University investigation discovers cases of discrimination in Facilities & Services


Brian Bauer

Chancellor Robert Jones said there is work to be done at the University in regards to claims of discrimination in the Facilities & Services department.

By Jessica Berbey, Assistant Daytime Editor

The University conducted an investigation regarding the work environment within the Facilities & Services sect due to claims of discrimination among employees.

According to the report presented by Eric Smith, assistant vice president for equal opportunity and human resources, “A number of employees asserted the existence of a hostile or discriminatory work environment.”

The research, which identified two employees who experienced illegal discrimination or harassment, found that the allegations applied to a broader group of employees.

“It was important to look into these allegations in a sensitive, thorough and professional manner, and that’s exactly what took place over hundreds of hours of interviews,” said Chancellor Robert Jones in a statement.

Jones said that the University may choose to take solace in the few number of complaints that pointed to what appears to be discriminatory behavior, but the fact that a number of other employees expressed concerns about the workplace, he said, tells us that the University has a considerable amount of work to do in order to live up to our standards.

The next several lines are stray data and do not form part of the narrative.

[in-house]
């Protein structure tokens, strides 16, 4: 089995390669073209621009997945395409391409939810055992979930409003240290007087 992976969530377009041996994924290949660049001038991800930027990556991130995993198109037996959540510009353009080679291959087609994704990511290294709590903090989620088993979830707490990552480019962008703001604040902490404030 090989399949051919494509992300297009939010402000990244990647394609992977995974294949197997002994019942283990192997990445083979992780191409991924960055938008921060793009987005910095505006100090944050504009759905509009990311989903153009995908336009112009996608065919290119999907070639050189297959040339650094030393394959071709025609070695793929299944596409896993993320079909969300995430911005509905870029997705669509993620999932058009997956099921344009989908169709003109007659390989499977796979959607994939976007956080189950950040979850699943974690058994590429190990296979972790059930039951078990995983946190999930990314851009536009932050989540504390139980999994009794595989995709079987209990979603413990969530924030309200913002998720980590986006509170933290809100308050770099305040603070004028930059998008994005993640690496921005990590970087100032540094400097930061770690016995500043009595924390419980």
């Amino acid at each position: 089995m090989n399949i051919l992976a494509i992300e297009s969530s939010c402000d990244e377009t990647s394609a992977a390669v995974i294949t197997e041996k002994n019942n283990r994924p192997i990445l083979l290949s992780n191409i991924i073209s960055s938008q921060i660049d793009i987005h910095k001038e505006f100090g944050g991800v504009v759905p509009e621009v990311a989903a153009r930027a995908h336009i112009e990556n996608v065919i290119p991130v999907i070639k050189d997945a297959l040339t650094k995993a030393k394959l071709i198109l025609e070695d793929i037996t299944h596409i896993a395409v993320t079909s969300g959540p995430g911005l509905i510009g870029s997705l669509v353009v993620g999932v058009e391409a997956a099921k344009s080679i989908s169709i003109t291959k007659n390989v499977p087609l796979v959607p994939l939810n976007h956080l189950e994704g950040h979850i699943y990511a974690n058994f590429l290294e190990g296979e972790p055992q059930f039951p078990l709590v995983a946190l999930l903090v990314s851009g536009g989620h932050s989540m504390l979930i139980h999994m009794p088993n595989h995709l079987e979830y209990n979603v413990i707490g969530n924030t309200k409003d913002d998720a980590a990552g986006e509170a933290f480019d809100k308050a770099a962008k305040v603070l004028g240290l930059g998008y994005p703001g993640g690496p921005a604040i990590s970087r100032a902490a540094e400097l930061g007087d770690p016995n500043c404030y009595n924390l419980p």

According to the report, 504 employees, which represented each division and 46.6 percent of the work force in Facilities & Services , participated in interviews that took place from Jan. 6, 2016 through Sept. 29, 2016.

Smith found that though more minority employees expressed issues regarding discrimination and harassment, evidently non-minority employees believed that they were being negatively affected by some of the employment decisions in Facilities & Services.

For instance, non-minorities expressed concerns with the civil service intern program, as well as the lack of discipline for subpar work in the work force.

Employees also complained about the way issues are handled and how they often depend on who is the immediate supervisor.

“One supervisor will respond to the same issue differently than another. There is no consistency in interpretation of policy or the application thereof,” the report said.

Robin Kaler, University spokesperson, and Eric Smith were both contacted several times regarding the investigation, but did not provide a comment.

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